I’ve never met Bob Gersony. That probably doesn’t seem strange to you. But it is to me.
Gersony was a humanitarian, and “The Good American” is his story. It is not an epic story, despite the title. There was nothing epic about what Gersony did with his forty years. He did not achieve remarkable feats of policy – no peace deals; no Nobel Prizes; no nighttime marches of the unfortunate. No clandestine airfields at twilight or discoveries of mass graves. He did not spend fifteen years living in the Congolese camps or caring for those with severe mental deficiencies or running an orphanage of war-children. He is not Mother Theresa or Nelson Mandela.
Bob Gersony did assessments for USAID; and some for State. That’s what we call them, the trips around the world to talk to residents of a refugee camp in the Sudan or of the slums above Rio in Brazil. There are a lot of assessment-takers; consultants – a cottage industry living in Vienna Virginia or Bethesda Maryland.
I am not trying to denigrate Gersony, or Robert D. Kaplan’s book about him. On the contrary. Kaplan’s representation of Gersony made me think of a line in Joseph Conrad’s “Lord Jim”:
“Time had passed indeed: it had overtaken him and gone ahead. It had left him hopelessly behind with a few poor gifts: the iron-grey hair, the heavy fatigue of the tanned face, two scars, a pair of tarnished shoulder-straps; one of those steady, reliable men who are the raw material of great reputations, one of those uncounted lives that are buried without drums and trumpets under the foundations of monumental successes.”
As I said I never met Gersony, which is strange. We worked in many of the same places. The difference is the timing; Gersony from the 1970s to the early 2000s – while I started my career in 1999 till now. The sad thing is, as I said, the places are the same. Northern Uganda; Eastern Chad; Honduras; Nigeria; the Balkans. I’ve worked all these places. And I knew so many of the people that fill the pages of Kaplan’s book – but I knew them at the end. Andrew Natsios and Elliott Abrams – people who are the epic characters of the 1980s and 1990s – because that is when Gersony worked.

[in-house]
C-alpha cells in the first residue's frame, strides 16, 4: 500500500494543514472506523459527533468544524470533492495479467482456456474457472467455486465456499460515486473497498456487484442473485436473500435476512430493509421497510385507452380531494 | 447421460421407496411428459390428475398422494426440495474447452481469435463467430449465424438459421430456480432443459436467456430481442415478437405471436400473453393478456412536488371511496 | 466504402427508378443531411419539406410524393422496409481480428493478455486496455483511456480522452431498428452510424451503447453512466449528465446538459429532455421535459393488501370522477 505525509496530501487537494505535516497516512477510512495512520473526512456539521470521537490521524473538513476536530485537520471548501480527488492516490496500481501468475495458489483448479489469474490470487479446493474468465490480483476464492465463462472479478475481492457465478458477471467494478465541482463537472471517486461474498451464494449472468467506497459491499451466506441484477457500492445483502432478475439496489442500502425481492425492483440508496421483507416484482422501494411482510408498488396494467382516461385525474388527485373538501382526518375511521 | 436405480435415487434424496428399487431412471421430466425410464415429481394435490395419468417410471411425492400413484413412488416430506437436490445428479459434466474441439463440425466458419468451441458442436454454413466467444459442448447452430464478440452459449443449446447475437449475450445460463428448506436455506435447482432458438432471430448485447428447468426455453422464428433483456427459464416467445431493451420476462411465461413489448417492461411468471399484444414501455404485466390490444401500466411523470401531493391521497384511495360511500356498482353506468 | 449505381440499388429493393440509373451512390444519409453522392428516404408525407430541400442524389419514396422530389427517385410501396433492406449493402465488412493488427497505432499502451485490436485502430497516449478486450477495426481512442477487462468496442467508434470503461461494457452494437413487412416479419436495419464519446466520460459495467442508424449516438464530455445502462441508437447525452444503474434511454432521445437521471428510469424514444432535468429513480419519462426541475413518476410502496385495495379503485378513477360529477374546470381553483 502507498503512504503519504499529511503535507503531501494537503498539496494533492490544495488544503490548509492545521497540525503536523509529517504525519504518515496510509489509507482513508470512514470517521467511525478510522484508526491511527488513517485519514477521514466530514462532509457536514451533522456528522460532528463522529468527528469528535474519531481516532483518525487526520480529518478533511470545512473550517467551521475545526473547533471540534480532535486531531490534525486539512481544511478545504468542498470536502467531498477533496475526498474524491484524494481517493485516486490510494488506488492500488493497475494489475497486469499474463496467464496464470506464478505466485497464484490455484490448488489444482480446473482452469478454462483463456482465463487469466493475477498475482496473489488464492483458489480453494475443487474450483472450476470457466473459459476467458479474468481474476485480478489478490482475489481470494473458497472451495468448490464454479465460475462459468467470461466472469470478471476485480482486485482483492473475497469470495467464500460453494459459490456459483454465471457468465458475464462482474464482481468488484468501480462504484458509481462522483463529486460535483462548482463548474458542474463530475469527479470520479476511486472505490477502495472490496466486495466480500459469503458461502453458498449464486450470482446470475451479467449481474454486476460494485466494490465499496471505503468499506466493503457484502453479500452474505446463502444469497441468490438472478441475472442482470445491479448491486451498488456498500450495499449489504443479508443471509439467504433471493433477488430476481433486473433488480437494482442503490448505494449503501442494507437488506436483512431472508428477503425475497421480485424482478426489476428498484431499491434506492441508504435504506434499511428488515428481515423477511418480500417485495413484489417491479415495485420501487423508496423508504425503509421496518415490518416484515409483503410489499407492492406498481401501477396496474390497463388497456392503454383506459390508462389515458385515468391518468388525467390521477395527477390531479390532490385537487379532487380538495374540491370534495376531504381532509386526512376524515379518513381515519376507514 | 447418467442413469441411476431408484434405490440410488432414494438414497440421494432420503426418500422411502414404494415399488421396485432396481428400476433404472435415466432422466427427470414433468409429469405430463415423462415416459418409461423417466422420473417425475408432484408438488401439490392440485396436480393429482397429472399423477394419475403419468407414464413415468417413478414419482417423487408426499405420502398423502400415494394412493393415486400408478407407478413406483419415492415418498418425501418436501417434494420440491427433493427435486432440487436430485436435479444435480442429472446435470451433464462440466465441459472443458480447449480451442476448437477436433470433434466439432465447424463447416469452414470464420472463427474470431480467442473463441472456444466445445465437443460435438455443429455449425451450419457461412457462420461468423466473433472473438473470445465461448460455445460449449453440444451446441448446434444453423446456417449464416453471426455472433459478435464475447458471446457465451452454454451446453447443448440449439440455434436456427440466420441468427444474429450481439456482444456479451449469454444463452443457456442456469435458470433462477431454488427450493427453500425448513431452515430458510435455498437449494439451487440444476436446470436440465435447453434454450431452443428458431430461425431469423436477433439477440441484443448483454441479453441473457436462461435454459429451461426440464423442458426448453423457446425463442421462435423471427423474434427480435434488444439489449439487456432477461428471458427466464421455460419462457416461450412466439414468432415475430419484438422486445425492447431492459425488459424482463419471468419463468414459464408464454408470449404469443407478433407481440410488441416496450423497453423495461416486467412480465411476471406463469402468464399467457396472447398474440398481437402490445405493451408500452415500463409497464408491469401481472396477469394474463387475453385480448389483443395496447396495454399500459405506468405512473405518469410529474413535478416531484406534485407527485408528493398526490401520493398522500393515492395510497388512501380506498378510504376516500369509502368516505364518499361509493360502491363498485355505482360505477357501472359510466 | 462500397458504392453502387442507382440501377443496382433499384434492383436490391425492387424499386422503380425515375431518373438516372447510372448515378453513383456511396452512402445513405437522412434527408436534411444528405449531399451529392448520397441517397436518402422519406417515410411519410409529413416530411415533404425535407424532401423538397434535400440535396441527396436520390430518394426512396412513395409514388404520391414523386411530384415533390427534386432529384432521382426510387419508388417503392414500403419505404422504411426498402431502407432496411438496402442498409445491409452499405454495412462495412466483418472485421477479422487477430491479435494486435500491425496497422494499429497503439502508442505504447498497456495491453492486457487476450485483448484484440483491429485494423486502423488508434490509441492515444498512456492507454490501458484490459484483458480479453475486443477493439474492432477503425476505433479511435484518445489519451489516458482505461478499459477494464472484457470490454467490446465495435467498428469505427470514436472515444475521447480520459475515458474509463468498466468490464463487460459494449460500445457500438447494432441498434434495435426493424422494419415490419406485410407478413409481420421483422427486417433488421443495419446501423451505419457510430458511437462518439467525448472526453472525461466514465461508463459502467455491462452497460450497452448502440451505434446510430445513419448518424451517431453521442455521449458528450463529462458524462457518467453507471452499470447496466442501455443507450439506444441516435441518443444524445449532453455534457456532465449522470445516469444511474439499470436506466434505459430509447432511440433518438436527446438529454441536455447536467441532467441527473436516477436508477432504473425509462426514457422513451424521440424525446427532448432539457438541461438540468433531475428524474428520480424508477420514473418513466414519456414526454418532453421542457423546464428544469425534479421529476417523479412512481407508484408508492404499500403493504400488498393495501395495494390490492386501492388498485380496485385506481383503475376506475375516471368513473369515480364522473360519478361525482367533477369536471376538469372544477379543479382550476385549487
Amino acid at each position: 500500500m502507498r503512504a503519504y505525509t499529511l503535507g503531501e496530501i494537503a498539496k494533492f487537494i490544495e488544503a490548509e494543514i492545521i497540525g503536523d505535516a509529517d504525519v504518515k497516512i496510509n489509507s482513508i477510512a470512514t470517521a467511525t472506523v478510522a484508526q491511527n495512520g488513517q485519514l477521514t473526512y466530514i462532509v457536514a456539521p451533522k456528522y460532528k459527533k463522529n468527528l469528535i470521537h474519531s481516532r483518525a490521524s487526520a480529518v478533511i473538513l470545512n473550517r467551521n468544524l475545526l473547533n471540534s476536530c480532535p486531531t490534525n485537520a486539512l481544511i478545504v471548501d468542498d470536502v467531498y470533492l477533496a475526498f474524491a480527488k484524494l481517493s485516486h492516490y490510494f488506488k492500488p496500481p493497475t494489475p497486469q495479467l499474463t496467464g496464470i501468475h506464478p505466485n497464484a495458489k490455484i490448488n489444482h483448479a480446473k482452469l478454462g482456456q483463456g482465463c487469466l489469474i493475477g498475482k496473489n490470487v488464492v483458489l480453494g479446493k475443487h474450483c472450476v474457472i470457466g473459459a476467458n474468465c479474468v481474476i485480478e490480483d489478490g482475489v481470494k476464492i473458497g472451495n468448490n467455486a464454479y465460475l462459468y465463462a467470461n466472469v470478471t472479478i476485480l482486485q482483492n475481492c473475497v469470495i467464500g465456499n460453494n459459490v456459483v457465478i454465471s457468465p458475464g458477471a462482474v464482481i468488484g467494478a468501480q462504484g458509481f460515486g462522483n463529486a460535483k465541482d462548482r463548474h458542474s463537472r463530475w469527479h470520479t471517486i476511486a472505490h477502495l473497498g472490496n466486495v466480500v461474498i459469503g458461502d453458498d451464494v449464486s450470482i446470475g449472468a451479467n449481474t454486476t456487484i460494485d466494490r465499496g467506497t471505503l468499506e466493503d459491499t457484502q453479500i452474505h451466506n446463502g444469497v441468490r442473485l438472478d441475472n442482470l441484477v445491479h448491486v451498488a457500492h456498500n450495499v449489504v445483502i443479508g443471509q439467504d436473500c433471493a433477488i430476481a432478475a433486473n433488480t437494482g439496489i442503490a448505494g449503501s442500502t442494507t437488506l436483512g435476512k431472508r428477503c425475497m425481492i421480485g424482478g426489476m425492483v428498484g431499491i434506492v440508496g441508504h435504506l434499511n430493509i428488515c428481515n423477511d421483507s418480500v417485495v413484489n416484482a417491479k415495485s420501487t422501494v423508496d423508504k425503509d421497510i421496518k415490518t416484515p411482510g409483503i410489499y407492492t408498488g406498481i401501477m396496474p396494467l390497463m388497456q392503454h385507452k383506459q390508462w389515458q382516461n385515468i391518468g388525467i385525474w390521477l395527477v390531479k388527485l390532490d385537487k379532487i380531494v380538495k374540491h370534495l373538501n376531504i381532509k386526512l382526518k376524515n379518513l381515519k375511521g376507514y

Now the book itself – as I’ve said before it was not an epic story. But I think that was Kaplan’s point. There are of course those tales – even just these days with the fall of Kabul a thousand new stories were written (and yet to be penned – I was involved in a few). Stories of violence and espionage and terrorism and explosions. Kaplan wanted instead to highlight the importance of the steady goodness of an ordinary man. This is Kaplan’s hidden message in a book which – unlike his other works – drips with contempt and exhaustion at America’s modern State Department and USAID, institutions which no longer serve the purpose which they did a generation ago staffed by people who no longer ‘get it’.
Gersony got it – and his tremendous value added was to take that common sense and help Washington’s elite to also understand. This, during the days when Washington listened – unlike the current crowd, who only lecture.